The purpose of this project was to inform policy debates by documenting the achievement levels of students at the grade 12 level who participated in the Better Beginnings, Better Futures program between the ages of 4 and 8. Evaluation of participant students occurred at the grade 6 and 9 levels and showed that participants were demonstrating improved outcomes in the areas of school functioning, health promotion, and health risk prevention. Longitudinal studies like this support youth development projects based on the premise that there are many levels of influence on child development, including family characteristics, community, socioeconomic status and program participation. The long-term success of child preparedness programs can be used to guide policy decisions relating to early childhood development programs throughout the country.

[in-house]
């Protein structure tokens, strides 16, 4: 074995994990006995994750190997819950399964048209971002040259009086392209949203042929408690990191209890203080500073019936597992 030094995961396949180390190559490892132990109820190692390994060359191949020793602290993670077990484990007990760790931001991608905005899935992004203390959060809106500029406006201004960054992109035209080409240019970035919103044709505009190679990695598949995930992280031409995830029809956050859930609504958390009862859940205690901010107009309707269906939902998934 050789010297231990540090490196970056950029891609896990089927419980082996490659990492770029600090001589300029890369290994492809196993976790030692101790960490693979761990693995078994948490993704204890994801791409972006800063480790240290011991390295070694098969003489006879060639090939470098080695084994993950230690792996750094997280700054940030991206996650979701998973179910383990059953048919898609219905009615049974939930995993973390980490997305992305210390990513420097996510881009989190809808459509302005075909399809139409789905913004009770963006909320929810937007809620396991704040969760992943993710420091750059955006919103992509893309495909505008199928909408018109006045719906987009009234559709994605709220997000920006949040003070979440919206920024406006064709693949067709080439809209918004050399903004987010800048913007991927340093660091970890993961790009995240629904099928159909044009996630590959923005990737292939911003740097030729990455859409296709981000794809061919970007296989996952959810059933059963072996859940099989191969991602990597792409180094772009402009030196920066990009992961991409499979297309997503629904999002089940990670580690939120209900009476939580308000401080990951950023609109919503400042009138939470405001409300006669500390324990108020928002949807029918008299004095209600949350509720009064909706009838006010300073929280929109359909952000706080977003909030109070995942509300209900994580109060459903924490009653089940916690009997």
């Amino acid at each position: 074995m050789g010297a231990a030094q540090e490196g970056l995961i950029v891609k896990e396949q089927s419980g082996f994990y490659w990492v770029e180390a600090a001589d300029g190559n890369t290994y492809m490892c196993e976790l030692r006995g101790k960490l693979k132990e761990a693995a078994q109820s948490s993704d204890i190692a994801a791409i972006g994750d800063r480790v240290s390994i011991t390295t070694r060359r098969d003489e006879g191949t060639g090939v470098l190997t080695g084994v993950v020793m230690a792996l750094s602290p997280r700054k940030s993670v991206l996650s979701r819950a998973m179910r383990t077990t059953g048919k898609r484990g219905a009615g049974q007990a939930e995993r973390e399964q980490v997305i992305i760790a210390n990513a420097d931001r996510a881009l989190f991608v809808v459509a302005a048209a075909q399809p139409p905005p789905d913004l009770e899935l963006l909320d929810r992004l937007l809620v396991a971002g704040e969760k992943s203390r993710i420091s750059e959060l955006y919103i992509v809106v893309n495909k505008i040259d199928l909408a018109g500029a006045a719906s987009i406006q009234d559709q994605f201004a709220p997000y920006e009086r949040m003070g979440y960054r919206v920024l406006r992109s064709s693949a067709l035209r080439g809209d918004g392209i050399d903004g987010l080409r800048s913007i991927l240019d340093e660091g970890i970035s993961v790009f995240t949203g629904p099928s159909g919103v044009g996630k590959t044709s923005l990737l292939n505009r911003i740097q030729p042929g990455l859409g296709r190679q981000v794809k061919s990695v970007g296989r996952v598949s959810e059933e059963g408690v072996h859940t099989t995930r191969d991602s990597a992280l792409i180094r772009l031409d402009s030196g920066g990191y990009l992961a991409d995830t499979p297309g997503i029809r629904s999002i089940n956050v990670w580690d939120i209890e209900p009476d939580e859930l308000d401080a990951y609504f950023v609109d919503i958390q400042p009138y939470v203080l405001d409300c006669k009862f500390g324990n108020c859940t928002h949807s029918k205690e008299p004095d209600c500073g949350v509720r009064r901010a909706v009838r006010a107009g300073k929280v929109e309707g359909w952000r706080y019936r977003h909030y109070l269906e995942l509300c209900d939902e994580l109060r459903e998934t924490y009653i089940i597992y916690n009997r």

Better Beginnings, Better Futures Toolkits and Videos – http://bbbf.ca/ToolkitVideosPDFsPPTs/tabid/628/language/en-US/Default.aspx
This page contains PDF and video links to a detailed, bilingual how-to-do-it manual that is user-friendly and describes how to start a BBBF project in a new community, how to implement the project, and how to sustain the project and its programs.
- Amount: $97,282
- Type: Project Grant
- Total Budget: $1,022,500
- Period: Apr 2008 to Apr 2012
Queens University - Better Beginnings Better Futures - http://bbbf.queensu.ca/research.html
- Project Leader: Ray Peters
- Keywords: Adolescent Achievement , At-Risk Youth , Early Childhood